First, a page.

WARN Act’s “unforeseeability” defense allows a reduction, but not elimination, of the required notification period.

The 11th U.S. Circuit Court of Appeals has determined that a casino which had instituted two layoffs that ultimately culminated in the closure of its facility violated the federalWorker Adjustment and Retraining Notification (“WARN”) Act by failing to provide notice to its former employees in a timely and appropriate manner. This liability was established in … Continue Reading

OFCCP directive specifies calculations for back pay relief in discrimination cases against federal contractors

The U.S. Department of Labor’s Office of Federal Contract Compliance Programs (OFCCP) has issued a new directive entitled “Calculating Back Pay as a Part of Make-Whole Relief for Victims of Employment Discrimination” (“Directive”). The Directive addresses the two distinct models for calculating back pay relief – formula relief and individual relief – and indicates when … Continue Reading

Firing replacement workers to allow striking employees to return is not a “mass layoff” under WARN Act.

The Worker Adjustment and Retraining Notification (WARN) Act requires a 60-day notice to employees before a “mass layoff” can take place. A mass layoff is a reduction in force which is not the result of a plant closure, but which results in an employment loss of at least 50 full-time employees at a single site. … Continue Reading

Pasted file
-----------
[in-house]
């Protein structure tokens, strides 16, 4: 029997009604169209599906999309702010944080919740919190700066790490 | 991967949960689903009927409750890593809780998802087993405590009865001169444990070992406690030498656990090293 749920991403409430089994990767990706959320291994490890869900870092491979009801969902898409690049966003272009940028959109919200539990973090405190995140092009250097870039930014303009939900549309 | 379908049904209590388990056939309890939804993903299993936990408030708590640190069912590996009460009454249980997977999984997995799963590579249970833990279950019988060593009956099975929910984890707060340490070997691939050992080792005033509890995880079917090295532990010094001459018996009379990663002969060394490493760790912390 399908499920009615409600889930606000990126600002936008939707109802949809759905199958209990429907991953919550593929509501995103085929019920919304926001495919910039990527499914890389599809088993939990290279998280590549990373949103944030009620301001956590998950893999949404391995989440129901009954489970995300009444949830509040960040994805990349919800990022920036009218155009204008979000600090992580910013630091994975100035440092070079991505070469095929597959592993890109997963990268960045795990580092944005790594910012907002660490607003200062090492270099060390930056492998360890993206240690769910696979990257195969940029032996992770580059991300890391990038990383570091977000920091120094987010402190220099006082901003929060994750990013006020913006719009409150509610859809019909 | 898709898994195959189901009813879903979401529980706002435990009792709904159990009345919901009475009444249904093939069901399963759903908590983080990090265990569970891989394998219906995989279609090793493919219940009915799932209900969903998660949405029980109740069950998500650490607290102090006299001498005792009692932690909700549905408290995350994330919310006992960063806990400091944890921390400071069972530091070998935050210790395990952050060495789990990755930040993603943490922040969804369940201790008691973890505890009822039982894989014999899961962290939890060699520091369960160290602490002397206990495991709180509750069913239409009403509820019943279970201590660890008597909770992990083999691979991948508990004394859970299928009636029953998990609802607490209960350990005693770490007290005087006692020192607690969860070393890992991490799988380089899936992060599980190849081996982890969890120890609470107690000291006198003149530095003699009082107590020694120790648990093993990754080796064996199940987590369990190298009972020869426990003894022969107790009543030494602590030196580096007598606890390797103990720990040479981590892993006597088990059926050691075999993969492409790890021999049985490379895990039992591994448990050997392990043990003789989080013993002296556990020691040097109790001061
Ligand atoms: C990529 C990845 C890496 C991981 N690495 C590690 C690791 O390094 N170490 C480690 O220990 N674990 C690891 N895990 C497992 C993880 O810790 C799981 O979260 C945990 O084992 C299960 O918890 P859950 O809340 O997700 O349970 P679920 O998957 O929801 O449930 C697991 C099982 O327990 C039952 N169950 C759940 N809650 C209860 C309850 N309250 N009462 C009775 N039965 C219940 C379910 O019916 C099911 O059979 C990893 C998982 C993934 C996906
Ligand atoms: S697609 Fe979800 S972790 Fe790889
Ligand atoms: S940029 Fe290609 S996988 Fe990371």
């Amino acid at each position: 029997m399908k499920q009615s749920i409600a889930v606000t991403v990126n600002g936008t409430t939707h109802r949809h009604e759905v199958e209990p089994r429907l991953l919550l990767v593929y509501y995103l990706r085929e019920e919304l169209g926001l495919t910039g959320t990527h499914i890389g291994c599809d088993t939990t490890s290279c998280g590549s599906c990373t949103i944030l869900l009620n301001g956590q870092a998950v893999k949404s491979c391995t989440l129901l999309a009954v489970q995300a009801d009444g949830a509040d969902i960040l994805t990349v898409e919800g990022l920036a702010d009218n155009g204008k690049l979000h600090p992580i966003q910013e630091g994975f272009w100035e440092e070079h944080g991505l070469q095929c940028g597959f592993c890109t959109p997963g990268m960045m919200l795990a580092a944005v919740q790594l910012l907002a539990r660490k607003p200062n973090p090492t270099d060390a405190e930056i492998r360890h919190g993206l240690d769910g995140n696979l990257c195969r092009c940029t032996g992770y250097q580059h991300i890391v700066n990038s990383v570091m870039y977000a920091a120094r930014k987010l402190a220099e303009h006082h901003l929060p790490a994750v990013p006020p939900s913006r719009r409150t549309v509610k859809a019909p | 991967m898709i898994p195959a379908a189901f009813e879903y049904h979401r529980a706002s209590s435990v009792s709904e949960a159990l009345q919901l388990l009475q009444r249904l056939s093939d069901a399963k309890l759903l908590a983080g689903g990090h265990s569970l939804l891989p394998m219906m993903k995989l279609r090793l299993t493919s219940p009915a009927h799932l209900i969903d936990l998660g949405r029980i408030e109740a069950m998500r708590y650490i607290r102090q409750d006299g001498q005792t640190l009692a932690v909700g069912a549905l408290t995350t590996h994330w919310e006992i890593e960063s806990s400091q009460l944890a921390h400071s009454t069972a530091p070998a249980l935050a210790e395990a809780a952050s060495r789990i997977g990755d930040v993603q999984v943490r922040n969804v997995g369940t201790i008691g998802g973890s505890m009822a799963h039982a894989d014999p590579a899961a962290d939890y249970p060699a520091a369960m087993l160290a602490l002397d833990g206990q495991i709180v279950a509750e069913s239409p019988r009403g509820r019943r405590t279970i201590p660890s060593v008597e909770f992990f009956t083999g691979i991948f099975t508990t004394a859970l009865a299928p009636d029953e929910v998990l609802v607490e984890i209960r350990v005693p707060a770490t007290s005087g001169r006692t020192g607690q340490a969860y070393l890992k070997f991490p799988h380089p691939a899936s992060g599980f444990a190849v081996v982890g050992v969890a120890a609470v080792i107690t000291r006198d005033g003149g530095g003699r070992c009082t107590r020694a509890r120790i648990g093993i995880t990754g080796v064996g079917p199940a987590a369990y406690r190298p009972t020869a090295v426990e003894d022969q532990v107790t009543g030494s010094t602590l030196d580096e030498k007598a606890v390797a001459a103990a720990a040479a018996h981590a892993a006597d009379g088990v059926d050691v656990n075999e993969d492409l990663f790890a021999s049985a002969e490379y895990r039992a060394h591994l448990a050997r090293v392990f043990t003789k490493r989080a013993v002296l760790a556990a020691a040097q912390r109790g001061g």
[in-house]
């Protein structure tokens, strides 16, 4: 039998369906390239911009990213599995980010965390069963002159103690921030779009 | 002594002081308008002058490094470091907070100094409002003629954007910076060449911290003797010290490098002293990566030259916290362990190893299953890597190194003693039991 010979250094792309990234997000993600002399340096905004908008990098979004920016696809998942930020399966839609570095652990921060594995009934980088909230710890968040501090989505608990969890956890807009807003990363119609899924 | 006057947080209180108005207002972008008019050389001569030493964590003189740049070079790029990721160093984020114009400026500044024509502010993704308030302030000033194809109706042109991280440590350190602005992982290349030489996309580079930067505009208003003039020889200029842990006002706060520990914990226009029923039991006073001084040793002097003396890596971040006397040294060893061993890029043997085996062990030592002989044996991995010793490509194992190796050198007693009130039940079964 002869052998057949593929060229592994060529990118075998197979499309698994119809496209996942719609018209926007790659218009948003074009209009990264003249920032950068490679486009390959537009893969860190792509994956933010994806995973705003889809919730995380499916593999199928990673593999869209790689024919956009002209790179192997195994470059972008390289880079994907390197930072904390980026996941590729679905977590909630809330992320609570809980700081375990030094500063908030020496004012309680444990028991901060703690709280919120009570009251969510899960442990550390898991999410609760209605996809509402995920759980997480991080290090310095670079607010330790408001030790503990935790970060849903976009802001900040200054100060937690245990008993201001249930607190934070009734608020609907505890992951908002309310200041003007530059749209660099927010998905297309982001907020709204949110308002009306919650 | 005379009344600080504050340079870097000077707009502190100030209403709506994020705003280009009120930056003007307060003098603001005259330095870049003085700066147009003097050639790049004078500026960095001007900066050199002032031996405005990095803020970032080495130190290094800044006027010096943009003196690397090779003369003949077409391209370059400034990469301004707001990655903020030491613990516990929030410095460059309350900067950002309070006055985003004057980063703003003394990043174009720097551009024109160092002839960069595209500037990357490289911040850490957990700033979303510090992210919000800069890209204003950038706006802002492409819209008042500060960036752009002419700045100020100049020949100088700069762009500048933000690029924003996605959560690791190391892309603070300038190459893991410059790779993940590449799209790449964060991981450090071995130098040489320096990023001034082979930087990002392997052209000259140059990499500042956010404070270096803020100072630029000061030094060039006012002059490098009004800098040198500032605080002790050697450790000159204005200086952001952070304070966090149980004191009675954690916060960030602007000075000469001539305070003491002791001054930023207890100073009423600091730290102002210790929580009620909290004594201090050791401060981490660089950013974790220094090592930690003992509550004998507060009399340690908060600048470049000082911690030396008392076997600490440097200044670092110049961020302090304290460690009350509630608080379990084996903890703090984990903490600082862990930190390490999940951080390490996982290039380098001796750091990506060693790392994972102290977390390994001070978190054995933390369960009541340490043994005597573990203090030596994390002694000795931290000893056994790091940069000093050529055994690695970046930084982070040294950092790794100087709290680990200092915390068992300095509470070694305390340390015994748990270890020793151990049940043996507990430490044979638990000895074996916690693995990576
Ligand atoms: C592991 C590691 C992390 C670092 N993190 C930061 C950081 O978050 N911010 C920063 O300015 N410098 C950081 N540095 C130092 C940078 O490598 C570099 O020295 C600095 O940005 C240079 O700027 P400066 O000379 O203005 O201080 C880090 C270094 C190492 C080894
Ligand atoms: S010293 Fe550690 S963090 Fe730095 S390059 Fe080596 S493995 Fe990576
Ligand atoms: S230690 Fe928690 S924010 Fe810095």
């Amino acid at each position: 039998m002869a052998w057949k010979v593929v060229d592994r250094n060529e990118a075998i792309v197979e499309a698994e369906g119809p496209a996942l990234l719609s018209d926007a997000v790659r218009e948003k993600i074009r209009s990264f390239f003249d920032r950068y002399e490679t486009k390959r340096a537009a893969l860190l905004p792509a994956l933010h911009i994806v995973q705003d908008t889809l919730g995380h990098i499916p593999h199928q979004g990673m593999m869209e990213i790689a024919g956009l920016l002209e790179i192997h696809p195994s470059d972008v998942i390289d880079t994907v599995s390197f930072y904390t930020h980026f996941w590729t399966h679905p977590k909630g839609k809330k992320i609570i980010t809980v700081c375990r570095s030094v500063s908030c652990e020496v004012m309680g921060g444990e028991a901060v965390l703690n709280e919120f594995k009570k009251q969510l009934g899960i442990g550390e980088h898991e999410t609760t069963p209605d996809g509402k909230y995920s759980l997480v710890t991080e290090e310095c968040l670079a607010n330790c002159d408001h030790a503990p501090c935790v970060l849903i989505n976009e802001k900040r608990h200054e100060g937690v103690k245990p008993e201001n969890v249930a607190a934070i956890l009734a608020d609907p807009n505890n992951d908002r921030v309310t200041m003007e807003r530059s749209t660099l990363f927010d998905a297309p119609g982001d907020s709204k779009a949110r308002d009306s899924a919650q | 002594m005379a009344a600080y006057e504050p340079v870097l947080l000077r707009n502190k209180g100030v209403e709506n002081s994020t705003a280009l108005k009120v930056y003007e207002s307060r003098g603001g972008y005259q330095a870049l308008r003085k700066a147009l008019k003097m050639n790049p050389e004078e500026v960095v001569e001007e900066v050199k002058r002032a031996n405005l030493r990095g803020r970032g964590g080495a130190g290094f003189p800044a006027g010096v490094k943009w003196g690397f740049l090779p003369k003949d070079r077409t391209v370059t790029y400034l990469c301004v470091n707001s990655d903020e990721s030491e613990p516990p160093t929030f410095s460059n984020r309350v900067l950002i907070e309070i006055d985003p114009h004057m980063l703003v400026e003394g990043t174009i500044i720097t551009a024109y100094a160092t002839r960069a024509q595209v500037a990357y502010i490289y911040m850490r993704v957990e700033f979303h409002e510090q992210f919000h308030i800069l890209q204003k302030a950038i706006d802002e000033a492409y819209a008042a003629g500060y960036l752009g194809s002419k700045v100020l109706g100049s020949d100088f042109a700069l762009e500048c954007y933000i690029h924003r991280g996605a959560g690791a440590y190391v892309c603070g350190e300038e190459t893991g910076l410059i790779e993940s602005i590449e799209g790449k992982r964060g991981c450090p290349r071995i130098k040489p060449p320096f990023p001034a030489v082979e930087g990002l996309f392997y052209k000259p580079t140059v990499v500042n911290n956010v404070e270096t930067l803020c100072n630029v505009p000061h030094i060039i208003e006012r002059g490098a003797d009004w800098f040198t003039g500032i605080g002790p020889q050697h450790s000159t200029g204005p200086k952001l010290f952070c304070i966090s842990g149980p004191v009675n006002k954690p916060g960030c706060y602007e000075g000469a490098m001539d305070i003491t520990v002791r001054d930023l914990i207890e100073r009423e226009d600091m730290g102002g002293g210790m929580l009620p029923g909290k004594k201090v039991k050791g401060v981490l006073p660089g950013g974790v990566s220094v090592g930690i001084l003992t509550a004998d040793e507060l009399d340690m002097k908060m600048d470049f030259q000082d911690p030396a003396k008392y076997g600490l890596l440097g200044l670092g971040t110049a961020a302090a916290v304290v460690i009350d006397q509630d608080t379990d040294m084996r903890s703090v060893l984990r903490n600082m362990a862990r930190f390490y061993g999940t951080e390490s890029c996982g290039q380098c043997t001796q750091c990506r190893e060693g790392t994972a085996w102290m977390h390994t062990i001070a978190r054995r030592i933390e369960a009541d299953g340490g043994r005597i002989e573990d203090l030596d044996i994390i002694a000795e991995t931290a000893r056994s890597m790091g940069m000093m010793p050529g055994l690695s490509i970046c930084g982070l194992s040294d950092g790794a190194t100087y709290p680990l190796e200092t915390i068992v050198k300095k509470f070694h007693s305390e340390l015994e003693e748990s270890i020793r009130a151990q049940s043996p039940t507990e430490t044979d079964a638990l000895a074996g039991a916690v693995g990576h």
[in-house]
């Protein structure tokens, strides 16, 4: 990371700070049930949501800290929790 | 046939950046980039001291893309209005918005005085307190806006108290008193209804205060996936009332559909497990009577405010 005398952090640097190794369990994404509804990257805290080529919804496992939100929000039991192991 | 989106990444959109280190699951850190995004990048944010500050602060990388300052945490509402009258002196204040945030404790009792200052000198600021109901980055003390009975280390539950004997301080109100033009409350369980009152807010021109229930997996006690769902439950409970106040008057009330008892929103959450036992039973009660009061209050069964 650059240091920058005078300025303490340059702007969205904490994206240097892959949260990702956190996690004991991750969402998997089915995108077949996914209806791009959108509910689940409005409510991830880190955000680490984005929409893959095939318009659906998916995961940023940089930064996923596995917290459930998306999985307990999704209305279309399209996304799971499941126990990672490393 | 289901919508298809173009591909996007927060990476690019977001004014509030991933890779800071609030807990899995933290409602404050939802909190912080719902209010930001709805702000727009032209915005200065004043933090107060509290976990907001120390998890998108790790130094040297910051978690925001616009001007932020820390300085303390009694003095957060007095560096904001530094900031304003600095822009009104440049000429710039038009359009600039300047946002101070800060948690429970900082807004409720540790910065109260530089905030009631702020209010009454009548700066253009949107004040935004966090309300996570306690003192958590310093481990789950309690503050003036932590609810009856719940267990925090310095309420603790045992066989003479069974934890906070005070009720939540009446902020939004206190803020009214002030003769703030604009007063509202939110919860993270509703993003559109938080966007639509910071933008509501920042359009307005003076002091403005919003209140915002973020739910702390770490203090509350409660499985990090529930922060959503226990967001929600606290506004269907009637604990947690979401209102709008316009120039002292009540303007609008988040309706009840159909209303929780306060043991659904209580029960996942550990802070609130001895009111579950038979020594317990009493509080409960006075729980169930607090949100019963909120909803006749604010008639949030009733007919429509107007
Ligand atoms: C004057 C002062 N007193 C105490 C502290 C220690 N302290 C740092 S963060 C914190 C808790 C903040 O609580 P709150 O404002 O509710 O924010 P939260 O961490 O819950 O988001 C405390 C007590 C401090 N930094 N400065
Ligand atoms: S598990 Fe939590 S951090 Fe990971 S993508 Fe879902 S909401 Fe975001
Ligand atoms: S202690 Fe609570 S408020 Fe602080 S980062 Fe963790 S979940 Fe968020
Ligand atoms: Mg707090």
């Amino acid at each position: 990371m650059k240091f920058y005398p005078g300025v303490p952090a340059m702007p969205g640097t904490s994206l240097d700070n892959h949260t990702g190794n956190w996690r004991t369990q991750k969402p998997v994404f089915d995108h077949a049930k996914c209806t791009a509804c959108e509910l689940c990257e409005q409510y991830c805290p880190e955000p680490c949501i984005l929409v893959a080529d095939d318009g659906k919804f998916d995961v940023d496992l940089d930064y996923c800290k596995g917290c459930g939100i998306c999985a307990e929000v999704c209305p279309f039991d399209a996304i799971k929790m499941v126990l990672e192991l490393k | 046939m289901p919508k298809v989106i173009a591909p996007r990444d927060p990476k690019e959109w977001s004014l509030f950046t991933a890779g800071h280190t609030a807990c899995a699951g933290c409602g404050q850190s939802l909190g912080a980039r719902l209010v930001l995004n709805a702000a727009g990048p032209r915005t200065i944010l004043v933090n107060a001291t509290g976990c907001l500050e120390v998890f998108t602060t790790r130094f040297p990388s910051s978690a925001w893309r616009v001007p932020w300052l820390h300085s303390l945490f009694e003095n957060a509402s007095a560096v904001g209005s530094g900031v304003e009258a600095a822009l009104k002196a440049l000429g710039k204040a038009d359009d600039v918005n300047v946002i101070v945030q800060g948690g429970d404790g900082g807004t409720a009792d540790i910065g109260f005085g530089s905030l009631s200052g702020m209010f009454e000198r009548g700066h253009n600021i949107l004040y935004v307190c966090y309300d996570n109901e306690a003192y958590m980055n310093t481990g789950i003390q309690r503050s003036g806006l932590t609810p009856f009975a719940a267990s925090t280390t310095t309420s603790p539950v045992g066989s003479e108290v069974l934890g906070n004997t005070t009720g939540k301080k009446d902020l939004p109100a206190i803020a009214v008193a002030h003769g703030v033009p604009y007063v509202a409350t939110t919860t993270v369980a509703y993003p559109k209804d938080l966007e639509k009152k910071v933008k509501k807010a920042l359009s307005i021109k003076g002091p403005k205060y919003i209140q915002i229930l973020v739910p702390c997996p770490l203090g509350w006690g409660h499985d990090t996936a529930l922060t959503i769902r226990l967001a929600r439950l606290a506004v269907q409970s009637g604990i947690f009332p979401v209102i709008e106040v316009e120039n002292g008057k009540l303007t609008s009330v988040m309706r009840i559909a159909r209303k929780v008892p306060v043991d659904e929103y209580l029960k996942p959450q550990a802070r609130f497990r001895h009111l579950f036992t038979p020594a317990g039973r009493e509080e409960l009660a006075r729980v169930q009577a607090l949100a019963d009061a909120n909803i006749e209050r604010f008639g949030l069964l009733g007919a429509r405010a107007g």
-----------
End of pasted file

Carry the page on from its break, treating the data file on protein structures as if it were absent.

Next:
Employer’s actions have unintended consequences in Texas whistle-blower case.

In one of the most dramatic and convoluted scenarios ever seen in a whistle-blower case, a doctor has been disciplined by a medical board; a hospital administrator has been jailed; two nurses have been fired, criminally charged, acquitted, and then awarded $750,000; and a local sheriff has been removed from office and sentenced to jail, … Continue Reading

U.S. Supreme Court rules that the “Cat’s Paw” theory can create liability for discrimination.

The U.S. Supreme Court has held, by unanimous opinion, that an employer may be held liable for employment discrimination under the Uniformed Services Employment and Reemployment Rights Act (USERRA) based on the “discriminatory animus” of an employee who influenced, but did not make, an ultimate employment decision. In interpreting the so-called "cat’s paw" theory of … Continue Reading

Employees who stop coming to work because business is closing are entitled to 60-day notice under the WARN Act.

The Worker Adjustment and Retraining Notification (WARN) Act states that an employer cannot order a plant closing or mass layoff that will affect 50 or more employees without a 60-day written notice to each affected employee. An “affected employee” is someone who is expected to experience an employment loss as a result of the closure … Continue Reading